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Coronavirus Roundup: Vaccines For Tots Coming Soon! (Maybe!)
Also some weird Utah stuff, if that's not too redundant.
The Omicron wave continues to kill roughly 2,500 people a day, most of them unvaccinated, and many hospital systems are still nearly full of patients. Total active case numbers have continued to decline, and hospitalization rates are finally starting to decline as well. Deaths, however, have trailed both of those statistics throughout the pandemic, and are still on the rise for now.The best protection against serious disease and death from COVID-19 remains getting vaccinated and boosted, and if you're indoors, by "wearing the most protective mask you can, that fits well and that you will wear consistently." [NYT / CDC ]
Vaccine For Kids Under Five May Come Soon, But It's Complicated
Today's big news is that at long last, a coronavirus vaccine for kids under the age of 5 is likely to be approved in the next few weeks, NPR reports. Pfizer BioNTech is expected to file a request for FDA emergency approval for a vaccine dosage for kids aged 6 months to five years. The filing could come as early as today, with approval possible by late this month. But there's a bit of a catch:
Clinical trials last fall showed that the low doses of the vaccine generated protection in children up to 2 years old but failed to do so in kids aged 2-5. The companies announced in December they'd add a third dose to its trials, which would delay the submission to the FDA.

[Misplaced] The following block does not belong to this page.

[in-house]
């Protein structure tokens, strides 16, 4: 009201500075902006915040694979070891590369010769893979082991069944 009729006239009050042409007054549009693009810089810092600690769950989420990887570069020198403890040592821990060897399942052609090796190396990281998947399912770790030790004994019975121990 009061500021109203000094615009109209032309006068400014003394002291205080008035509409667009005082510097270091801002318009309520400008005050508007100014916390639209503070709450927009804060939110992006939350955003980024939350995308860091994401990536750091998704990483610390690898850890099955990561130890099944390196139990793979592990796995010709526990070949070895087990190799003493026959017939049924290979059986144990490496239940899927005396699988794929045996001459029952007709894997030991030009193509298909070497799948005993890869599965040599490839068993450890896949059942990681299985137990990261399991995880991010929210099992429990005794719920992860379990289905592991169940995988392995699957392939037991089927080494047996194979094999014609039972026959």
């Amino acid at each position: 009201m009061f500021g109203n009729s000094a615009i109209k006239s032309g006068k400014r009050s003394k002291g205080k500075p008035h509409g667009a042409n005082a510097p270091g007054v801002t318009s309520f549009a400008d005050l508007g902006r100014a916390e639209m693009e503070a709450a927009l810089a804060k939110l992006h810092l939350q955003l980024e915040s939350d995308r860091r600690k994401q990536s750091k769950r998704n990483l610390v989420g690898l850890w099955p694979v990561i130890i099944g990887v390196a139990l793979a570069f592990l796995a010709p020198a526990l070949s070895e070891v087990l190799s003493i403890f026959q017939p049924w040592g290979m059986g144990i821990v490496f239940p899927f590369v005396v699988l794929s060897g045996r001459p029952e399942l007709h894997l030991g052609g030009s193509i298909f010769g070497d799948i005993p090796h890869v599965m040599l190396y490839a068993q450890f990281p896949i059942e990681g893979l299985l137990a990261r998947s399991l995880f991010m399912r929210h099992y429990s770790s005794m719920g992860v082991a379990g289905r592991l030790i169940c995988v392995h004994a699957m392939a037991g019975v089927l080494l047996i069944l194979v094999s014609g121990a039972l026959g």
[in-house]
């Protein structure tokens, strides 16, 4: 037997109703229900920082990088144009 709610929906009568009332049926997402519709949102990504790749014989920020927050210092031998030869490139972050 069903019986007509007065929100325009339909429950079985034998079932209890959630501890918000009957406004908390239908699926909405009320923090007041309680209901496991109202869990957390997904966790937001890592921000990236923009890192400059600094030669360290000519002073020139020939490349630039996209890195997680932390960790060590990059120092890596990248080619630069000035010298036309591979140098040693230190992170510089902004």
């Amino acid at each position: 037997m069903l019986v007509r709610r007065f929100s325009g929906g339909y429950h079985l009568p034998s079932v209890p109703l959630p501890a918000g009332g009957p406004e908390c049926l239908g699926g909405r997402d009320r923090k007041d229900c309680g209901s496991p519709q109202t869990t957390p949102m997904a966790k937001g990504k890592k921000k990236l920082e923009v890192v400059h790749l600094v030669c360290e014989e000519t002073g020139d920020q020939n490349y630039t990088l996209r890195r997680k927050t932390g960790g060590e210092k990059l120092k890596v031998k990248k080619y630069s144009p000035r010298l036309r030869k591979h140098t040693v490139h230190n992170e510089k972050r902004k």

Emergency use authorization could allow children to begin a two-dose regimen, which would prepare children between 2-5 years old to receive a third shot when the data demonstrates it's effective.
As the Washington Post explains, the data so far show that two doses of the Pfizer vaccine are safe in two- to five-year-olds, although the effectiveness is "disappointing."
“We know that two doses isn’t enough, and we get that,” said one of the people familiar with the situation. “The idea is, let’s go ahead and start the review of two doses. If the data holds up in the submission, you could start kids on their primary baseline months earlier than if you don’t do anything until the third-dose data comes in.”
The goal, then, is to get the pediatric doses out there, since they do protect the babies and toddlers from six months to two years old, and if the third dose provides sufficient protection, the two- to five-year-olds will already have the first two doses out of the way. Again, nothing has been decided for sure yet. [ NPR / WaPo ]
Is Xavier Becerra On The Way Out At HHS? We Dunno! ¯\_(ツ)_/¯
The Washington Post reportsthat "White House officials have grown so frustrated" with Health and Human Services Secretary Xavier Becerra "that they have openly mused about who might be better in the job," although they've also hesitated to call for his ouster because that could be bad politics too. Or at least that's according to "three senior administration officials and two outside advisers with direct knowledge of the conversations." (ThePost says it talked to a total of 28 sources, including both critics and defenders of Becerra.)
Not surprisingly, the story adds that both the White House and HHS have denied any tensions, and say everything's fine down here, we're fine, how are you?
“Since day 1, the administration has managed a strong, coordinated COVID-19 response thanks to Secretary Becerra and HHS officials at every level of government,” White House spokesman Kevin Munoz said in a statement.